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Author Notes:

Author correspondence: Dr. Melvin Konner, 1064 Cliston Road, Atlanta, GA 30307. Email: antmk@anthro.emory.edu.

Subject:

What will become of the doctor?

Tools:

Journal Title:

Yale Journal of Biology and Medicine

Volume:

Volume 69, Number 5

Publisher:

, Pages 469-476

Type of Work:

Article | Post-print: After Peer Review

Abstract:

I interpret the field called Medical Humanities broadly. I fail to see very clear distinctions among medical humanities, medical ethics and medical policy. This idiosyncrasy leads me to try to confuse you about the distinctions; I would prefer to see them systematically blurred. Unfortunately what is new in American medicine today is not primarily in the realm of diagnosis or treatment, but in the realm of social and economic organization, and it has not been discovered or invented by doctors. Corporate forces are taking over American medicine -indeed the process is mostly complete and may be irreversible and many physicians, feeling harassed and vulnerable, are advising the young not to enter medicine. Academic medicine, in particular, is under siege, as the tacit agreement between medical science and the society that supported it, mostly in implicit rather than explicit ways, breaks down. Yet applications to medical school are at or near their all-time high [1]. In my office at Emory College I see a steady stream of fresh-faced young people who want nothing more than to do medicine some day. This year alone they range from young woman with a 4.0 grade-average who also performs piano concerts, to a young man who must struggle every day to keep up in biochemistry, and who may never make it to medical school.I ask these students, "Don't you read newspapers?" They answer with some version of, "Sure, but I want to be a doctor." They continue to sacrifice other career options, fun, relationships and (of course) sleep to position themselves as future scientific healers, which they evidently still consider life's most rewarding professional role. Do our students have hopes that can no longer be met, or will medicine still be the noblest profession well into the twenty-first century?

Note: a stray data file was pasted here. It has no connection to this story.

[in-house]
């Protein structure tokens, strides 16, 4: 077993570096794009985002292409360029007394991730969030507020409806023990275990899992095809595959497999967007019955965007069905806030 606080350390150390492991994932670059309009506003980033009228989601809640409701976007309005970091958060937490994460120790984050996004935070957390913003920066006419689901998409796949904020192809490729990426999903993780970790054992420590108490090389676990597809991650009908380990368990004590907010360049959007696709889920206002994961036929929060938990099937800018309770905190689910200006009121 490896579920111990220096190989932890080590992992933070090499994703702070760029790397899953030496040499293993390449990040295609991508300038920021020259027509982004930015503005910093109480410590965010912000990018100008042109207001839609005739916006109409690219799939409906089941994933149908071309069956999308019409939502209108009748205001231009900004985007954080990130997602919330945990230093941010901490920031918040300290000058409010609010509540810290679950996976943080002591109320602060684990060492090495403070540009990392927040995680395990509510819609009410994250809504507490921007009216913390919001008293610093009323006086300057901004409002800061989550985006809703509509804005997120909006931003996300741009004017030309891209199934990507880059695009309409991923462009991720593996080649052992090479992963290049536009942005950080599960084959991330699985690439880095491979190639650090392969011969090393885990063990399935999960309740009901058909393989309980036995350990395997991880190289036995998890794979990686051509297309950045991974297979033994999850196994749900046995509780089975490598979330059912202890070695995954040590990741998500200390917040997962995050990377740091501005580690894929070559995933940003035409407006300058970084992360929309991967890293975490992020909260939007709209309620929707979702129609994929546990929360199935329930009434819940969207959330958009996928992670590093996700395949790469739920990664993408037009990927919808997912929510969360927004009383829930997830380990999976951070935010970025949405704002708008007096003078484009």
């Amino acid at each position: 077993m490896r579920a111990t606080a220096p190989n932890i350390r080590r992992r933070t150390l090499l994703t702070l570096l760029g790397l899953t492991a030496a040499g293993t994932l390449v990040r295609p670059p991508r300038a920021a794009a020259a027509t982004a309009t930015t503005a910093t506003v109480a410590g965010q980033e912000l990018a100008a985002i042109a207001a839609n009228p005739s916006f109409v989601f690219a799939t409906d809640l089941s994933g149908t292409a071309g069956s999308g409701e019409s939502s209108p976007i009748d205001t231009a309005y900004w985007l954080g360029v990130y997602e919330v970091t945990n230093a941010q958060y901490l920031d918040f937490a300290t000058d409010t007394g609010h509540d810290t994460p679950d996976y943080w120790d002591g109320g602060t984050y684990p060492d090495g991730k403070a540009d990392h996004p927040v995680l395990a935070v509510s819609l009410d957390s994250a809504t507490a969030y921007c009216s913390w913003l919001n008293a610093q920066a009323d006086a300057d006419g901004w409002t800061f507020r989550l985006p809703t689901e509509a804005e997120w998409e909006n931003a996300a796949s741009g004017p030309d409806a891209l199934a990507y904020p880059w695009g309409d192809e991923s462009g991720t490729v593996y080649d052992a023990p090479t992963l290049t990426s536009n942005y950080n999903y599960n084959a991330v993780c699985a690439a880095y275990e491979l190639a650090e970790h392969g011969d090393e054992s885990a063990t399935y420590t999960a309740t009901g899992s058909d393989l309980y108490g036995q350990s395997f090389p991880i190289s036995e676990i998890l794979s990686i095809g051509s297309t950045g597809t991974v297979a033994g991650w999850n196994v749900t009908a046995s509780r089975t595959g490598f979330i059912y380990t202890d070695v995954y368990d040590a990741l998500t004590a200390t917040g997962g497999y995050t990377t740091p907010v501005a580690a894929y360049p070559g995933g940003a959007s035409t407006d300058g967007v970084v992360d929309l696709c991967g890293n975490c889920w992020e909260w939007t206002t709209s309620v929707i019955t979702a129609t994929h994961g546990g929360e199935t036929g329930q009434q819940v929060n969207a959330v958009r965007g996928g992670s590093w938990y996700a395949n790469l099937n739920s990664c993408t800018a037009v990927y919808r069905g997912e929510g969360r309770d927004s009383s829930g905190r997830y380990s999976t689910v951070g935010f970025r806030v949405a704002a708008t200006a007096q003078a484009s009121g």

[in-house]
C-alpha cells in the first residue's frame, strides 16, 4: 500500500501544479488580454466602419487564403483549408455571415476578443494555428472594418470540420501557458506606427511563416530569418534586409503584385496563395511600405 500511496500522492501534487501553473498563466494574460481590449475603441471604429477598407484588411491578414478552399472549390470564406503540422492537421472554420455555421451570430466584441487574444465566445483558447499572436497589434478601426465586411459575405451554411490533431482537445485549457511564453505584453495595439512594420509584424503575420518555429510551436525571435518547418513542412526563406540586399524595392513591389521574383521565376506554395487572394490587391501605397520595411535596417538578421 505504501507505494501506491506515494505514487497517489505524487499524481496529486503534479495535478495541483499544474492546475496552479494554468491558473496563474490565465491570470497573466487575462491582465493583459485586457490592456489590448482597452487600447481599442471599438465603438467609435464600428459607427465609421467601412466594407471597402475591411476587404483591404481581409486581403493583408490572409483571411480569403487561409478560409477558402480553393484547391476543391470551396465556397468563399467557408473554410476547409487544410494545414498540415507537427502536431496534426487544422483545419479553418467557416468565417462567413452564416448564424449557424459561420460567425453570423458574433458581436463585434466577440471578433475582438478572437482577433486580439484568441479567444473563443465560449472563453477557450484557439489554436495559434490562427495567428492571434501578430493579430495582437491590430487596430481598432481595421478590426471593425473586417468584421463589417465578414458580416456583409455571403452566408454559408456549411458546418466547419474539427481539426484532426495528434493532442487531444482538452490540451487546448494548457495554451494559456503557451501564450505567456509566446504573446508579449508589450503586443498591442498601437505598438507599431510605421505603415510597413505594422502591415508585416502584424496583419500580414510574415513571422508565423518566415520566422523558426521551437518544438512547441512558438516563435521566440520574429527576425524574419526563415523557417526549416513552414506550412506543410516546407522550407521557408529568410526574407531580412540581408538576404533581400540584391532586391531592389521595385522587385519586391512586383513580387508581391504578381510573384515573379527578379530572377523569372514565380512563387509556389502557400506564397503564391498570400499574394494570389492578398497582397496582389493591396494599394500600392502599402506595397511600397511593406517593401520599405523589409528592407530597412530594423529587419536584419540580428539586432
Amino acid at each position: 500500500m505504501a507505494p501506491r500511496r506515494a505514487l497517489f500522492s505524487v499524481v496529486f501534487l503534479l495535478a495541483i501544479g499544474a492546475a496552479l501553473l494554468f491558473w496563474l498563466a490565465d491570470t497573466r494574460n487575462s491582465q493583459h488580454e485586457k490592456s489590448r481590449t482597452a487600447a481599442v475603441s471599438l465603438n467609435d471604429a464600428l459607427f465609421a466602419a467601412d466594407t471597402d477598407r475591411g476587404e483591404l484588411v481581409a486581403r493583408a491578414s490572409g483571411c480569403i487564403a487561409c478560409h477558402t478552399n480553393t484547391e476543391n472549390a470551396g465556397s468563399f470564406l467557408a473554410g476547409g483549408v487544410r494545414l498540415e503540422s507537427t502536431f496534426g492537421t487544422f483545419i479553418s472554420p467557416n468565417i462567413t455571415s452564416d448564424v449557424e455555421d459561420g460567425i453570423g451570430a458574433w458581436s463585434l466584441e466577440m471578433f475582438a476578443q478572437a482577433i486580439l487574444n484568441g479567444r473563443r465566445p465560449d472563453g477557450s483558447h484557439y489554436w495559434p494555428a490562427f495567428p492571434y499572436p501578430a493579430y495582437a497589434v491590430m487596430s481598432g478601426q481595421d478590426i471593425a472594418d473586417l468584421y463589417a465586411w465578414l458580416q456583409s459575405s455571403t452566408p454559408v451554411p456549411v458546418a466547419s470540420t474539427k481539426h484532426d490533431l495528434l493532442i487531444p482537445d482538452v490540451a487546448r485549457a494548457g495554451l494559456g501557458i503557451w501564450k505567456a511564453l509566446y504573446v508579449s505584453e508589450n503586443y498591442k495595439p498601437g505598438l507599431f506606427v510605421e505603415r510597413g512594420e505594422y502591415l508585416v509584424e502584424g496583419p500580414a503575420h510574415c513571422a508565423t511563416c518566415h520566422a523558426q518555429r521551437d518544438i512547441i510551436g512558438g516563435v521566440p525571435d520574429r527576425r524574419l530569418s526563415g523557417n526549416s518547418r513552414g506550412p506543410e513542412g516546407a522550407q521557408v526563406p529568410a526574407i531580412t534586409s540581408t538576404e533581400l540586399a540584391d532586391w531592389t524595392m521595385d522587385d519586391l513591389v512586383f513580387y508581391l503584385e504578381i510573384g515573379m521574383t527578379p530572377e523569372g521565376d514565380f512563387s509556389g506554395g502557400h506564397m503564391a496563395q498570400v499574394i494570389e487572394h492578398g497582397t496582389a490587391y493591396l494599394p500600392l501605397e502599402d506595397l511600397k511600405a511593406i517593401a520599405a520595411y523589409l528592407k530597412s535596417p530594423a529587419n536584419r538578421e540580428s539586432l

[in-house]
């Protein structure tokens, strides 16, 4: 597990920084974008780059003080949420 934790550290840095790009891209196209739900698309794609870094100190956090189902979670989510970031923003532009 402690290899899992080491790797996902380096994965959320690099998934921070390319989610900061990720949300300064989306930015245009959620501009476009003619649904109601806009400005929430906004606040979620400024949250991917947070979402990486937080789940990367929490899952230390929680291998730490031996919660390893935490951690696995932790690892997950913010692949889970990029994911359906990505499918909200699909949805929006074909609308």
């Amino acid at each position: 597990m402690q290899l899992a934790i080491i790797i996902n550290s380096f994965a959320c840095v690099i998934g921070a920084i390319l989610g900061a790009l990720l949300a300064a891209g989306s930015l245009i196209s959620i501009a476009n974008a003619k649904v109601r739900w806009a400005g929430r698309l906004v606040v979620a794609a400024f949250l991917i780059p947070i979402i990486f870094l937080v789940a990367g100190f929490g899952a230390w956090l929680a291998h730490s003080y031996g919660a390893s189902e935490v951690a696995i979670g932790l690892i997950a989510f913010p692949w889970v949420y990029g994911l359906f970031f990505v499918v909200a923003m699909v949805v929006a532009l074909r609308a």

Copyright information:

© 1997 Yale Journal of Biology and Medicine.

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